If you moved since you last voted and have not registered your new address, you may do so at this web site. This is very important because Georgia SB202 makes it illegal for you to vote in any precinct but the one you are living in at the time of the election. Your precinct card will also include your polling place.

When voting early absentee, you can vote at any of the early voting locations, but on election day you must physically go to the correct poll to vote. If you show up at the wrong precinct polling location prior to 5 p.m. you will be instructed to go to your correct precinct. After 5 p.m., if it is determined your correct poll is too far away for you to get there before 7 p.m. you will be offered a provisional ballot to vote.

But that will restrict the races in which you will be to vote because the ballot available there may not be in the same house district or school board district. You should vote in your correct precinct.

And there is yet another surprise for Peachtree City residents. You will be voting on a second separate Ballot Marking Device (BMD) for a District 3 City Council person to finish the four-year term.

The Peachtree City Mayor and Council had an opportunity to select a separate “security paper ballot” that would be handed to you to complete just for this race. But they chose to make you vote electronically for this race on a second BMD set up just for this vote.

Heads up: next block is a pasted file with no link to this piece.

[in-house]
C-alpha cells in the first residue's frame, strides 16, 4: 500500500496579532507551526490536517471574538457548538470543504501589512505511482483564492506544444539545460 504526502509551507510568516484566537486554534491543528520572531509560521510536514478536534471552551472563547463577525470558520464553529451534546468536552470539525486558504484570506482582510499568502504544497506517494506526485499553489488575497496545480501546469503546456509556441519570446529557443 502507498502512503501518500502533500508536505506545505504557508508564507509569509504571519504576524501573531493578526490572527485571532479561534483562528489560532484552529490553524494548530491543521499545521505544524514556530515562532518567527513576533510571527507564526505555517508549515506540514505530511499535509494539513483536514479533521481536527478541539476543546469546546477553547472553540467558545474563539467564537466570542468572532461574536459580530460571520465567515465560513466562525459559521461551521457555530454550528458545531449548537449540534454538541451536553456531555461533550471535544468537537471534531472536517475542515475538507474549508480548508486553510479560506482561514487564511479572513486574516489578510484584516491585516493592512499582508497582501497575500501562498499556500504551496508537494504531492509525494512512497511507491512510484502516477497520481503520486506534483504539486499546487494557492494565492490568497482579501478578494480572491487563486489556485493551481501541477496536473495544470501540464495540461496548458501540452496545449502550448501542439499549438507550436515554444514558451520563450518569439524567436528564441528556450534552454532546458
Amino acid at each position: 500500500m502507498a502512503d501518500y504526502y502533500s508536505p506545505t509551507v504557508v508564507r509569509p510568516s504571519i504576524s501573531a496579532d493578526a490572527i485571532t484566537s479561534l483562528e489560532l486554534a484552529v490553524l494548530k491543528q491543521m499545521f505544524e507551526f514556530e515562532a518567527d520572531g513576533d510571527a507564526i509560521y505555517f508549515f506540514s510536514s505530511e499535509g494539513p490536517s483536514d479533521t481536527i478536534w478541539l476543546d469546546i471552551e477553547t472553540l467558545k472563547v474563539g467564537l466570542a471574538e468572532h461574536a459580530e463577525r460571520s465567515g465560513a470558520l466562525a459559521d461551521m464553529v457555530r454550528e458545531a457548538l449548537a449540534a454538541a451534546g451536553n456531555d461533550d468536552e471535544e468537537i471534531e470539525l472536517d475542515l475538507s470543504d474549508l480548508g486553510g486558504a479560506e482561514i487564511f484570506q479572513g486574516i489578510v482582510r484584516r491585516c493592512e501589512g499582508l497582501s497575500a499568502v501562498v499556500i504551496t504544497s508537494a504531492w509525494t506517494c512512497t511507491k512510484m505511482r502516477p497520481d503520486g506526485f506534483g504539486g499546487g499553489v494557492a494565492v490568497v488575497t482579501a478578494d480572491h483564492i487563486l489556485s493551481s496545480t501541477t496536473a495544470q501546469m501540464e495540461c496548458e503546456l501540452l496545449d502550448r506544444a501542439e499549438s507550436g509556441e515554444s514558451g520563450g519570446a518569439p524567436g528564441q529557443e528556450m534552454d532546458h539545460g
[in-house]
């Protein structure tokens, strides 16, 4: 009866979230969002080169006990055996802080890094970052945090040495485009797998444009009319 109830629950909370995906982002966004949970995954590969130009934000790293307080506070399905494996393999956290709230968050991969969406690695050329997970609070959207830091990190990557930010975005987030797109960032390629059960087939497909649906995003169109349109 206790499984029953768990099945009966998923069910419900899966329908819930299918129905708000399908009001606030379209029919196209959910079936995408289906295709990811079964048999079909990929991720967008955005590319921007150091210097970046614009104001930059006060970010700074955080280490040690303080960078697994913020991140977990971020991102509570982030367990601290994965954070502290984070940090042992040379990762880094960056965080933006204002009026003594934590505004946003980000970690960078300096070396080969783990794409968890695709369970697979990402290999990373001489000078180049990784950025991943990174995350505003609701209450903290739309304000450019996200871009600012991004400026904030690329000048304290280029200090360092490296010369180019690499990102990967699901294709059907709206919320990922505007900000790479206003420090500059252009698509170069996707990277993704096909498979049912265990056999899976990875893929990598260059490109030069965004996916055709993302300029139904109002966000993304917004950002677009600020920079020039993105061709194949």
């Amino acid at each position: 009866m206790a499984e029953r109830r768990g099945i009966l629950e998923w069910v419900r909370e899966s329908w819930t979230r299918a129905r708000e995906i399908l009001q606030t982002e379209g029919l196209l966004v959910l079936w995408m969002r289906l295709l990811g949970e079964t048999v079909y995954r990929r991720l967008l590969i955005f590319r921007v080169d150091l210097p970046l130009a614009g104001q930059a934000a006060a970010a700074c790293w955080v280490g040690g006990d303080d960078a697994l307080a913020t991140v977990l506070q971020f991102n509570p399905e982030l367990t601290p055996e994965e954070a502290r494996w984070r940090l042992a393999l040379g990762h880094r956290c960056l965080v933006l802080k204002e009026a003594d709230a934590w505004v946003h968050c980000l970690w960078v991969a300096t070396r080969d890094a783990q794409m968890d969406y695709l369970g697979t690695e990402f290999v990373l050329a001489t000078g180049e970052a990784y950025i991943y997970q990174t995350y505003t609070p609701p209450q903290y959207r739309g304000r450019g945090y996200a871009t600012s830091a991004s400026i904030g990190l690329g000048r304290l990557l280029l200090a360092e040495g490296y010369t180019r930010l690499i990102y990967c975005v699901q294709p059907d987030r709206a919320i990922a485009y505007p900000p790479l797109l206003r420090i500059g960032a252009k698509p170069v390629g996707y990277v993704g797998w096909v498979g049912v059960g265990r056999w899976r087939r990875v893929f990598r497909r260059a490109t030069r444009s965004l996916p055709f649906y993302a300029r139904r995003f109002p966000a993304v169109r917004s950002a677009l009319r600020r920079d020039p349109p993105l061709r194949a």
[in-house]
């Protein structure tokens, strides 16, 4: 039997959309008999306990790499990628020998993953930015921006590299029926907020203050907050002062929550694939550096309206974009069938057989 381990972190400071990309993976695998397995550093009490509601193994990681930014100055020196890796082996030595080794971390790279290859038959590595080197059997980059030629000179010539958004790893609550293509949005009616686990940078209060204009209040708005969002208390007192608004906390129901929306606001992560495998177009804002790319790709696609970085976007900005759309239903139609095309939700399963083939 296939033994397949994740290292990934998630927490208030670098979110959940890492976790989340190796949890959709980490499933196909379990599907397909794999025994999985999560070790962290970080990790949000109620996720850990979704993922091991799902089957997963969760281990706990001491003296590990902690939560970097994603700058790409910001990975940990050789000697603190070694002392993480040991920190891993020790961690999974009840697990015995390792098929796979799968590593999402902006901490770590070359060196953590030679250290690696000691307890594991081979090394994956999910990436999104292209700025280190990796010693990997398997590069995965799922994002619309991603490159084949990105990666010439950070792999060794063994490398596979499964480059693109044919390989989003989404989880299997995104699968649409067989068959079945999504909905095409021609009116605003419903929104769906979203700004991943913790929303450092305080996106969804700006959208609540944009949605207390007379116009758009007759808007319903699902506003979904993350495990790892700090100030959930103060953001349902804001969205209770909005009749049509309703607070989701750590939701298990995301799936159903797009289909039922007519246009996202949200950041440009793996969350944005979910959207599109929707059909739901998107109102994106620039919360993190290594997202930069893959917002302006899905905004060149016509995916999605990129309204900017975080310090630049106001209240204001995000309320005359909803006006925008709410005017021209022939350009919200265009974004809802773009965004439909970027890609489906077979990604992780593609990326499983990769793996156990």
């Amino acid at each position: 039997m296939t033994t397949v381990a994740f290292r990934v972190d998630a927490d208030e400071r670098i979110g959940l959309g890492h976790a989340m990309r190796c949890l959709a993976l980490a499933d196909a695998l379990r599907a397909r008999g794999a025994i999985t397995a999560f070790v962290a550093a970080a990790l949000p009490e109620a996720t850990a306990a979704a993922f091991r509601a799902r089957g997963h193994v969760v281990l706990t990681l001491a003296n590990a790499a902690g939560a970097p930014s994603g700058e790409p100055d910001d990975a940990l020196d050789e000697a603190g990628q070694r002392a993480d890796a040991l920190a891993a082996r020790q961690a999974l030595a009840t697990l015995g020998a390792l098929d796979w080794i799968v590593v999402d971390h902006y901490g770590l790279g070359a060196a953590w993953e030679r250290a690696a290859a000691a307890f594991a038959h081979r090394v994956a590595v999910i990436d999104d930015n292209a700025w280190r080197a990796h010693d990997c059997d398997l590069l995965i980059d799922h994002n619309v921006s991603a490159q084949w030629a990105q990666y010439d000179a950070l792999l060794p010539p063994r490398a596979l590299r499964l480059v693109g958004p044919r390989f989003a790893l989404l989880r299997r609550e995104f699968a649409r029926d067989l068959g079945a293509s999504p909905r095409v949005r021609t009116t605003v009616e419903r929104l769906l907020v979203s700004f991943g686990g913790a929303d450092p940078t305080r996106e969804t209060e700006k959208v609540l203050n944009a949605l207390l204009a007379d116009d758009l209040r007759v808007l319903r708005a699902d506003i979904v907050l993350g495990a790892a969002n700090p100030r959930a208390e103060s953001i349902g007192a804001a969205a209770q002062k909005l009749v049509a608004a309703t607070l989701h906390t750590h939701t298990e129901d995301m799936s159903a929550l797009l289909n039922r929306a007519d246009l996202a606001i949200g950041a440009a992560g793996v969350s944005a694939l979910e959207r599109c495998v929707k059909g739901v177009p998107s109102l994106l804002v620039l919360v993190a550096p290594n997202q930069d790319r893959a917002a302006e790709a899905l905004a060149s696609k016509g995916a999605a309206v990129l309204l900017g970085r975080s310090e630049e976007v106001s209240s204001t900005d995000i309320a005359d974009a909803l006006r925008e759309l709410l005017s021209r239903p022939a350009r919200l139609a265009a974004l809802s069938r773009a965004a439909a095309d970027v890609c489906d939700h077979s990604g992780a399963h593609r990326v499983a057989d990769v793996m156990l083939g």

After you vote in the general election on a BMD and print out your ballot, you will go to that second BMD for the city council race to print a ballot and take both ballots to the scanner.

In the interest of election integrity, Councilman Frank Destadio proposed the Council seat ballot be done on a separate security paper ballot. That would have simply needed you to fill in the “bubble dot” for your candidate and be done.

And the security paper ballot could be produced, voted, and hand counted at a fraction of the cost of the electronic ballot they chose.

Instead of choosing the security paper, inexpensive option, they chose to pay $48,000 for the November 8 election and another $40,000 for the run-off, which is inevitable.

Surprise again! Oh, wait, it’s not a surprise that they chose the most expensive option … it’s not their money, it’s your tax dollars!

If you live in Peachtree City make sure to vote go to the second Ballot Marking Device to vote that second ballot for the City Council seat.

And please do a little research before you go to your polling location. Save yourself from being surprised and frustrated when you vote.

This is one of the few places that a paper cheat sheet is permitted, so take advantage of it.